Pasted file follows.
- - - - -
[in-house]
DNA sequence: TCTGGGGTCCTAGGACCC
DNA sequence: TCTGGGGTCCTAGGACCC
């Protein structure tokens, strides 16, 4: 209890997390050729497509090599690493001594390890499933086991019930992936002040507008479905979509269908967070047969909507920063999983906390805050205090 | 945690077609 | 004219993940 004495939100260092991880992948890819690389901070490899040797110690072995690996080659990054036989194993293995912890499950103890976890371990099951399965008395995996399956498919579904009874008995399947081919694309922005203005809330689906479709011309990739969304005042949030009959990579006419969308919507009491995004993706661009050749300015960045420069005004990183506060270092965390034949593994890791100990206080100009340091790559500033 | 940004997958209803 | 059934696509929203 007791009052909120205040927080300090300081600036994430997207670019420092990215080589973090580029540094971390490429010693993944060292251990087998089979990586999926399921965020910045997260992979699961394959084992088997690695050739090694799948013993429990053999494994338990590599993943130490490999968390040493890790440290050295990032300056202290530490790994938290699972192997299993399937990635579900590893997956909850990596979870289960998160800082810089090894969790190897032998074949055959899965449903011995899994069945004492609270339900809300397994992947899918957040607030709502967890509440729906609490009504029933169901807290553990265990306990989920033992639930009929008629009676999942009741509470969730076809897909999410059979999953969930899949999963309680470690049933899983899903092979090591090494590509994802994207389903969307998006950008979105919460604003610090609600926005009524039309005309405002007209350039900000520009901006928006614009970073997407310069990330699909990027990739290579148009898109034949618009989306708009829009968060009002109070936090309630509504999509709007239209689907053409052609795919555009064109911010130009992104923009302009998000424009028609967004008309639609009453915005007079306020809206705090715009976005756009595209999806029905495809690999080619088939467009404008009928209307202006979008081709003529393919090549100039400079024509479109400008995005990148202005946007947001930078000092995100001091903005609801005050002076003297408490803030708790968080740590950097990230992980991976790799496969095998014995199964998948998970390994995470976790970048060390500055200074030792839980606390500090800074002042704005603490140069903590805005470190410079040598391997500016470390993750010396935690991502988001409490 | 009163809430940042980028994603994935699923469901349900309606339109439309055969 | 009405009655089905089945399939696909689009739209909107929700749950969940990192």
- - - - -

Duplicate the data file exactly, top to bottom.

[in-house]
DNA sequence: TCTGGGGTCCTAGGACCC
DNA sequence: TCTGGGGTCCTAGGACCC
């Protein structure tokens, strides 16, 4: 209890997390050729497509090599690493001594390890499933086991019930992936002040507008479905979509269908967070047969909507920063999983906390805050205090 | 945690077609 | 004219993940 004495939100260092991880992948890819690389901070490899040797110690072995690996080659990054036989194993293995912890499950103890976890371990099951399965008395995996399956498919579904009874008995399947081919694309922005203005809330689906479709011309990739969304005042949030009959990579006419969308919507009491995004993706661009050749300015960045420069005004990183506060270092965390034949593994890791100990206080100009340091790559500033 | 940004997958209803 | 059934696509929203 007791009052909120205040927080300090300081600036994430997207670019420092990215080589973090580029540094971390490429010693993944060292251990087998089979990586999926399921965020910045997260992979699961394959084992088997690695050739090694799948013993429990053999494994338990590599993943130490490999968390040493890790440290050295990032300056202290530490790994938290699972192997299993399937990635579900590893997956909850990596979870289960998160800082810089090894969790190897032998074949055959899965449903011995899994069945004492609270339900809300397994992947899918957040607030709502967890509440729906609490009504029933169901807290553990265990306990989920033992639930009929008629009676999942009741509470969730076809897909999410059979999953969930899949999963309680470690049933899983899903092979090591090494590509994802994207389903969307998006950008979105919460604003610090609600926005009524039309005309405002007209350039900000520009901006928006614009970073997407310069990330699909990027990739290579148009898109034949618009989306708009829009968060009002109070936090309630509504999509709007239209689907053409052609795919555009064109911010130009992104923009302009998000424009028609967004008309639609009453915005007079306020809206705090715009976005756009595209999806029905495809690999080619088939467009404008009928209307202006979008081709003529393919090549100039400079024509479109400008995005990148202005946007947001930078000092995100001091903005609801005050002076003297408490803030708790968080740590950097990230992980991976790799496969095998014995199964998948998970390994995470976790970048060390500055200074030792839980606390500090800074002042704005603490140069903590805005470190410079040598391997500016470390993750010396935690991502988001409490 | 009163809430940042980028994603994935699923469901349900309606339109439309055969 | 009405009655089905089945399939696909689009739209909107929700749950969940990192």